Hands On With The OWC Thunderbolt 3 Dock

Back in the day, no senior exec would consider a laptop that didn’t come with a docking station so they could pop their computer on the desk and instantly be connected to a massive 15-ich CRT display and their PS/2 mouse and keyboard. But over the last few years computers have become thinner, rendering those proprietary dock connectors obsolete. At the same time, new connection technologies have evolved so the docking station can be replaced by a generic device that can work with almost any computer. Enter the OWC Thunderbolt 3 Dock. This svelte device packs in a slew of ports for connecting just about anything to want to your macOS or Windows system.

OWC is well known to Mac owners. I’ve purchased a bunch of accessories from them including external hard drives, memory and other gear from them over the years. And, while they’ve provided me with this review unit, I have been a happy customer as well.

The Thunderbolt 3 Dock boasts the following ports on the front of the unit

  • SD Card slot
  • 3.5mm headphone jack
  • USB 3.1 with a USB-A port that delivers enough juice to charge most portable devices

But the real magic happens on the rear of the unit, with another ten connection options (plus the power input).

  • Four USB 3.1 ports with USB-A connectors (the first port is high powered for charging larger devices)
  • SPDIF output for digital sound
  • Firewire 800 (it’s not dead – yet!)
  • Gigabit ethernet
  • A pair of Thunderbolt 3 ports with USB-C connectors
  • A mini-DisplayPort output

All of that is housed in a 230 x 89 x 25mm chassis that comes in either silver or space grey. Both colour options have a glossy black top.

One of the USB-C ports on the back is needed for connecting the Thunderbolt 3 Dock to your computer. It works with both Macs and Windows systems although OWC warns Windows users to ensure their PC’s are running up-to-date Thunderbolt drivers and the latest BIOS updates. They suggest visiting the Thunderbolt Technology website for more information.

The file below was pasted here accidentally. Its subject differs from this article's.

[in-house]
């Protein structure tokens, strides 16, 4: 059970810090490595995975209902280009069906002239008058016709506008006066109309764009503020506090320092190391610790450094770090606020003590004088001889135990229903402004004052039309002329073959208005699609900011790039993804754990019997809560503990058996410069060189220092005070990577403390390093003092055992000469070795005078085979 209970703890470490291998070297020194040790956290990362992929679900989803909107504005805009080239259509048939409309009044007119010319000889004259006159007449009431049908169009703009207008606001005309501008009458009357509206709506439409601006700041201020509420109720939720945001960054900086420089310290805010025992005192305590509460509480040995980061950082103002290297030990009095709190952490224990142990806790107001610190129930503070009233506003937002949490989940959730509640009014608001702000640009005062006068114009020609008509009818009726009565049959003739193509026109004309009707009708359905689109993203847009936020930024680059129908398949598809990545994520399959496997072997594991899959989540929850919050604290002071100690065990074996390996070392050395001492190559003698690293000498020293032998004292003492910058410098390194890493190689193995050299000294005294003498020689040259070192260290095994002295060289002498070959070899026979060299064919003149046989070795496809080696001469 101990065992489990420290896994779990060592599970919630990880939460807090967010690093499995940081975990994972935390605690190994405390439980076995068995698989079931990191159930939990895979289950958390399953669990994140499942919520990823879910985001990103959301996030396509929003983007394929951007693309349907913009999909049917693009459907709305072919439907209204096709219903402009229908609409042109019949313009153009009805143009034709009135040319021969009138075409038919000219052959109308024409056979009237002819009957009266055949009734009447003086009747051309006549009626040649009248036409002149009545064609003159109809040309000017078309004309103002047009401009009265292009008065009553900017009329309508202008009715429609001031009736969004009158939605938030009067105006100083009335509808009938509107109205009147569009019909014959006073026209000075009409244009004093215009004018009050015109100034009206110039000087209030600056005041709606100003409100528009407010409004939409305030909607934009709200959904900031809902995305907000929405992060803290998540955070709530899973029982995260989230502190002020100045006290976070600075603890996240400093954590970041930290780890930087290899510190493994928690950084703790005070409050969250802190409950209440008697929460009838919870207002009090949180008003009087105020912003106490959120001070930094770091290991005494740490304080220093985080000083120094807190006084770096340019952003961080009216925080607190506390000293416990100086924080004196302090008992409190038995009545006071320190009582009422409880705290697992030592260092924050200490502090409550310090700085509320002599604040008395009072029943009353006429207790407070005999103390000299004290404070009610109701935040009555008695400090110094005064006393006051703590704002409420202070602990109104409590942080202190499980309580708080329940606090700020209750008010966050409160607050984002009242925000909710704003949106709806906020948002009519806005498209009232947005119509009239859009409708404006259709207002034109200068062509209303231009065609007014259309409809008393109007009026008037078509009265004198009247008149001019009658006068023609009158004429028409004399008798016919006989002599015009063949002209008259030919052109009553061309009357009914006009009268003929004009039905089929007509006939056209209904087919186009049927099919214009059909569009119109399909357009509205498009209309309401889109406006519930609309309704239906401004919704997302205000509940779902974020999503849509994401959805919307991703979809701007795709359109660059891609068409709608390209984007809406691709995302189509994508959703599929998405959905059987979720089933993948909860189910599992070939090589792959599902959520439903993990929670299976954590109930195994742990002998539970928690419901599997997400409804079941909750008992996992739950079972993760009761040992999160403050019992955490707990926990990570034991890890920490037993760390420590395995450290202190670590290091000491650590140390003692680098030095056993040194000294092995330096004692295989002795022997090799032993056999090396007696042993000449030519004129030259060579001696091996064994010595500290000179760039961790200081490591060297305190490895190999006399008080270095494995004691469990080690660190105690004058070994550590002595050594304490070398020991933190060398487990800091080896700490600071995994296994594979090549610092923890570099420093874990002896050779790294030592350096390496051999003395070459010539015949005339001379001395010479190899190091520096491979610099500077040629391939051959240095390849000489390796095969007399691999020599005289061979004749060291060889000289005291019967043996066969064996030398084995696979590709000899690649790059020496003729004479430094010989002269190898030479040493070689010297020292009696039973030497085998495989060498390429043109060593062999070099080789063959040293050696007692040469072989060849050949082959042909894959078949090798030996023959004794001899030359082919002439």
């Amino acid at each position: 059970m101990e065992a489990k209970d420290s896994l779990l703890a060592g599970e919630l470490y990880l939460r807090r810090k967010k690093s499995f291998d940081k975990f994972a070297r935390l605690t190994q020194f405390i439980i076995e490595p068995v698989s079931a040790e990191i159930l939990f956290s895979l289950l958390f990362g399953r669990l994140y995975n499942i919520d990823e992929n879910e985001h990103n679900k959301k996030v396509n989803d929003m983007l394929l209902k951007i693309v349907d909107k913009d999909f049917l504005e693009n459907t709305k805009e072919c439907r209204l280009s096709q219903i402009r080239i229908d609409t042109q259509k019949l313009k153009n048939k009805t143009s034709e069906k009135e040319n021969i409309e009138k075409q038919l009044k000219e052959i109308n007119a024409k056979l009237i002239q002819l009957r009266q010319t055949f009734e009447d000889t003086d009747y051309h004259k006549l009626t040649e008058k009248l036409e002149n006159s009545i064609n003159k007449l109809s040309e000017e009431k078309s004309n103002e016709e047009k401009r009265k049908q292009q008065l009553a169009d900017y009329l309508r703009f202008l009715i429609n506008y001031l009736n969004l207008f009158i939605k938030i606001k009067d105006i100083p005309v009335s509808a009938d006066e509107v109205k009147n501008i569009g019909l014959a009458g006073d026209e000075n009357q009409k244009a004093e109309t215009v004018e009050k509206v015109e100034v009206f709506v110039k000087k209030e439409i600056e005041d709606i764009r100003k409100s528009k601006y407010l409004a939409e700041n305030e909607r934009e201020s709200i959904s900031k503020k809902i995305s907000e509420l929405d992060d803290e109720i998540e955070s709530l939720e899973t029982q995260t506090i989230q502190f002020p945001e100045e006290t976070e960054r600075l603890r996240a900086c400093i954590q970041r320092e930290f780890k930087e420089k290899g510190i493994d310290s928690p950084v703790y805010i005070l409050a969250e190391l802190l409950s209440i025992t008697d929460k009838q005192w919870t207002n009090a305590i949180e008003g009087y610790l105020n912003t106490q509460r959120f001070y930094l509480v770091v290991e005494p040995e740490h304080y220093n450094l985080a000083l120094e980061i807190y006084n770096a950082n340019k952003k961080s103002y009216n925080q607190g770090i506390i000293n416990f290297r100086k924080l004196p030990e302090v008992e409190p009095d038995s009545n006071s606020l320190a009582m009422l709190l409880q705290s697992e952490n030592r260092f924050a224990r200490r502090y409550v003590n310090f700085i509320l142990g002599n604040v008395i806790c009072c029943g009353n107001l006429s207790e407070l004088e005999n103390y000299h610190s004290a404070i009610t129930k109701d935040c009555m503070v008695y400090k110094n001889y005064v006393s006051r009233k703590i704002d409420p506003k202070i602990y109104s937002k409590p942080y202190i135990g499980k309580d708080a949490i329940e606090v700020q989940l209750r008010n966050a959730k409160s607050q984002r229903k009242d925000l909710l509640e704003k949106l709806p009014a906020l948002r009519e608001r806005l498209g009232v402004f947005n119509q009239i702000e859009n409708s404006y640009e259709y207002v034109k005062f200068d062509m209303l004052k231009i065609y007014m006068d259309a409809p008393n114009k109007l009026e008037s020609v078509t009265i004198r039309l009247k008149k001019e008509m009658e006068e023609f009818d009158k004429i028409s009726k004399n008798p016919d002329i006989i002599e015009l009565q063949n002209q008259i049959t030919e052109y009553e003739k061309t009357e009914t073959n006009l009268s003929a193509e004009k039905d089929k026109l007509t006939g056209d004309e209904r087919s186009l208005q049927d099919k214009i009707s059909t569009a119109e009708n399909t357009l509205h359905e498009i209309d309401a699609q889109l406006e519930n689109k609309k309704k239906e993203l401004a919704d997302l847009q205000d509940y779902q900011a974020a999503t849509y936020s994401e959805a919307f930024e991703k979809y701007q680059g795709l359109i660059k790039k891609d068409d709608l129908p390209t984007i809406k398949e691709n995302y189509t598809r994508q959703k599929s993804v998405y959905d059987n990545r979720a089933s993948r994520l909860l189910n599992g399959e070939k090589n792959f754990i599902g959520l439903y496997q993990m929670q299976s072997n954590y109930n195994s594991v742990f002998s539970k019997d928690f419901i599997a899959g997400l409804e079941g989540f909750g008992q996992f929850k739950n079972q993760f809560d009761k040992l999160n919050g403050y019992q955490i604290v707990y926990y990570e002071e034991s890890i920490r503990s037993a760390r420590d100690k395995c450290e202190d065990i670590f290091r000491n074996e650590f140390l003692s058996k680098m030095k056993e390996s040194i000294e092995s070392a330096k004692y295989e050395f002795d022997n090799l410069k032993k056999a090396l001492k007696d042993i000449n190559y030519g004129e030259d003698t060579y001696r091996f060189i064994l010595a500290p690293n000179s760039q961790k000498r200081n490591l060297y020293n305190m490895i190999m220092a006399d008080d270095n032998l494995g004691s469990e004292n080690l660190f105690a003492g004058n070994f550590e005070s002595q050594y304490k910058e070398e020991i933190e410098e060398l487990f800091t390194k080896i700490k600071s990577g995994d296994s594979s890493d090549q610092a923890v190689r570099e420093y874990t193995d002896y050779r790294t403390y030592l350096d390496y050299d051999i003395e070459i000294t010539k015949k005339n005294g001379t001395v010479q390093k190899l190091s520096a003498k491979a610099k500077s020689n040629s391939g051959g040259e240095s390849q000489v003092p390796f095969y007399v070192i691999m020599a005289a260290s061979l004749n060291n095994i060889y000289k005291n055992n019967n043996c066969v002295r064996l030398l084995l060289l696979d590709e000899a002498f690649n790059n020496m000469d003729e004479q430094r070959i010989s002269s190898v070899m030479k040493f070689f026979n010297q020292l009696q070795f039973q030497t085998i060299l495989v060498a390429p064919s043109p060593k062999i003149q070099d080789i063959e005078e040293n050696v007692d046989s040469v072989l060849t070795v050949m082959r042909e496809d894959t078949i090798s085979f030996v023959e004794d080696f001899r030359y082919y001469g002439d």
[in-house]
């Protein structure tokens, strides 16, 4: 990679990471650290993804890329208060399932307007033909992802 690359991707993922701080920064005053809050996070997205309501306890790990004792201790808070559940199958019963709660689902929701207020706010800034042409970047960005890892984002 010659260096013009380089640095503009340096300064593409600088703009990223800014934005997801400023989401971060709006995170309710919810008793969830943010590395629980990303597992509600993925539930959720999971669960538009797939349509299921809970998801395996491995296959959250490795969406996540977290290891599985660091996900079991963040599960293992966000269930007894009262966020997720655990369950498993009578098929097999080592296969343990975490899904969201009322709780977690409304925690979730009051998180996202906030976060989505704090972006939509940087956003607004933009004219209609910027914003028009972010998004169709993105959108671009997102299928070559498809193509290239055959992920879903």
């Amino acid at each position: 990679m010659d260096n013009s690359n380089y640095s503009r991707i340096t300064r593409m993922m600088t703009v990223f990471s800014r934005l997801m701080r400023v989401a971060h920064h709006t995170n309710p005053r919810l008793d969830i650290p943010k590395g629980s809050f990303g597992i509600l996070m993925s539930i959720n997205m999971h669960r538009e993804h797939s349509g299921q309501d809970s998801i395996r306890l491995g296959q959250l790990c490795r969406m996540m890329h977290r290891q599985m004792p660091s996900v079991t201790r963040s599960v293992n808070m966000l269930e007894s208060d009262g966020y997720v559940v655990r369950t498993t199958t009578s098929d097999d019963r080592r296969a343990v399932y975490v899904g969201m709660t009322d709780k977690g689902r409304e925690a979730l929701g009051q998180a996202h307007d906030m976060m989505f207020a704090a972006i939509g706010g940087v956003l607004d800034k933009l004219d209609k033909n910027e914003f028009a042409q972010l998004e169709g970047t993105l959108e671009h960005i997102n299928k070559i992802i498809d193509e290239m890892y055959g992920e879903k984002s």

The best use-case for the Thunderbolt 3 Dock is, in my view, the owner of a laptop who needs to optimise their desktop experience when they’re back in the office. Most likely, that means connecting external storage, a large display and connecting over a fast wired network.

The Thunderbolt 3 Dock can handle a pair of 4K displays, or a single 5K display as well as almost any other device you can think of. The high-powered USB-3.1 ports deliver 60W of juice – enough for many of the smaller laptops on the market but if you’re running something with a 15-inch display or larger then it won’t be enough to charge that.

Connecting the Thunderbolt 3 Dock is via the supplied USB-C cable (it’s about 50cm long) so you will sacrifice one of those ports although it might be possible to daisy-chain another device as Thunderbolt supports connecting multiple devices to a single port. The power supply is quite large but given the fully loaded Dock could be powering over a dozen devices this isn’t surprising.

I hooked the Thunderbolt 3 Dock to a current MacBook and tried it with a couple of different displays (I needed a USB-C to HDMI adaptor for one. – welcome to #donglelife), external hard drives and my network using a cable (it’s been a while since I’ve hooked a computer up with a cable in the home office).

I was kind of hoping to experience some sort of major issue with a bunch of different interfaces all being used at the same time. But the Thunderbolt 3 Dock handled whatever I could throw at it. I connected a speaker bar using the digital audio input and played a high resolution video from a USB 3 external hard drive without any hassles.

The sting in the tail is the price. OWC retails the Thunderbolt 3 Dock for US$299. Local distributor, ClickSpot offers it up for AU$419. That’s actually not a bad price when you take into account the exchange rate and factor in GST (I used the current rate from xe.com with AU$1=US$0.77).

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